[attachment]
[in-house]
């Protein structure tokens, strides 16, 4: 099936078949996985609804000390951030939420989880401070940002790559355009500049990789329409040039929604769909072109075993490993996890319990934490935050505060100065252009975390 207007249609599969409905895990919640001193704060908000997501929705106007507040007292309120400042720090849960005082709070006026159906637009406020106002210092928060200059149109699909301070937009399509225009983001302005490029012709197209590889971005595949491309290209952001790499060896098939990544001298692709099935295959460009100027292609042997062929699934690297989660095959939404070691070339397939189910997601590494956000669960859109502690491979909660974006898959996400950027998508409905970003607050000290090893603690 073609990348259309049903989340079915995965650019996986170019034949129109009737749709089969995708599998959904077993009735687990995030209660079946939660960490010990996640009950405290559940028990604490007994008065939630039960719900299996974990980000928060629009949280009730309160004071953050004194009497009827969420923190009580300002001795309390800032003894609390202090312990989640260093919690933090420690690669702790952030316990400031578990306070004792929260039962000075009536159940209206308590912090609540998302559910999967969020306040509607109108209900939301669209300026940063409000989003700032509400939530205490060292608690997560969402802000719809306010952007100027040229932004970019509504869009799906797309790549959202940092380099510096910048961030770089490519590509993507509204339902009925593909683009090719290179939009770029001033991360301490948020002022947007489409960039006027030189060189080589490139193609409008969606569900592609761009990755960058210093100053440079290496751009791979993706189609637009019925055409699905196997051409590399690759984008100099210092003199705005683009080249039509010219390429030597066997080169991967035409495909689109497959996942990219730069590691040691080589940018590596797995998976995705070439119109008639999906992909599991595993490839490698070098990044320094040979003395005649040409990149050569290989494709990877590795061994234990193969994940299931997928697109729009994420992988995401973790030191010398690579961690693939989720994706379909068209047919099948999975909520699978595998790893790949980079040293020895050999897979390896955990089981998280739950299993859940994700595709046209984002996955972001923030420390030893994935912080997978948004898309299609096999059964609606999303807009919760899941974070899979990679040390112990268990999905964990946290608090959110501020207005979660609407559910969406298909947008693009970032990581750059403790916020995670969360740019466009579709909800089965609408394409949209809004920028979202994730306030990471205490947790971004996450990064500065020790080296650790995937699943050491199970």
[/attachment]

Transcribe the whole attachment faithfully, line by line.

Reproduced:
[in-house]
């Protein structure tokens, strides 16, 4: 099936078949996985609804000390951030939420989880401070940002790559355009500049990789329409040039929604769909072109075993490993996890319990934490935050505060100065252009975390 207007249609599969409905895990919640001193704060908000997501929705106007507040007292309120400042720090849960005082709070006026159906637009406020106002210092928060200059149109699909301070937009399509225009983001302005490029012709197209590889971005595949491309290209952001790499060896098939990544001298692709099935295959460009100027292609042997062929699934690297989660095959939404070691070339397939189910997601590494956000669960859109502690491979909660974006898959996400950027998508409905970003607050000290090893603690 073609990348259309049903989340079915995965650019996986170019034949129109009737749709089969995708599998959904077993009735687990995030209660079946939660960490010990996640009950405290559940028990604490007994008065939630039960719900299996974990980000928060629009949280009730309160004071953050004194009497009827969420923190009580300002001795309390800032003894609390202090312990989640260093919690933090420690690669702790952030316990400031578990306070004792929260039962000075009536159940209206308590912090609540998302559910999967969020306040509607109108209900939301669209300026940063409000989003700032509400939530205490060292608690997560969402802000719809306010952007100027040229932004970019509504869009799906797309790549959202940092380099510096910048961030770089490519590509993507509204339902009925593909683009090719290179939009770029001033991360301490948020002022947007489409960039006027030189060189080589490139193609409008969606569900592609761009990755960058210093100053440079290496751009791979993706189609637009019925055409699905196997051409590399690759984008100099210092003199705005683009080249039509010219390429030597066997080169991967035409495909689109497959996942990219730069590691040691080589940018590596797995998976995705070439119109008639999906992909599991595993490839490698070098990044320094040979003395005649040409990149050569290989494709990877590795061994234990193969994940299931997928697109729009994420992988995401973790030191010398690579961690693939989720994706379909068209047919099948999975909520699978595998790893790949980079040293020895050999897979390896955990089981998280739950299993859940994700595709046209984002996955972001923030420390030893994935912080997978948004898309299609096999059964609606999303807009919760899941974070899979990679040390112990268990999905964990946290608090959110501020207005979660609407559910969406298909947008693009970032990581750059403790916020995670969360740019466009579709909800089965609408394409949209809004920028979202994730306030990471205490947790971004996450990064500065020790080296650790995937699943050491199970």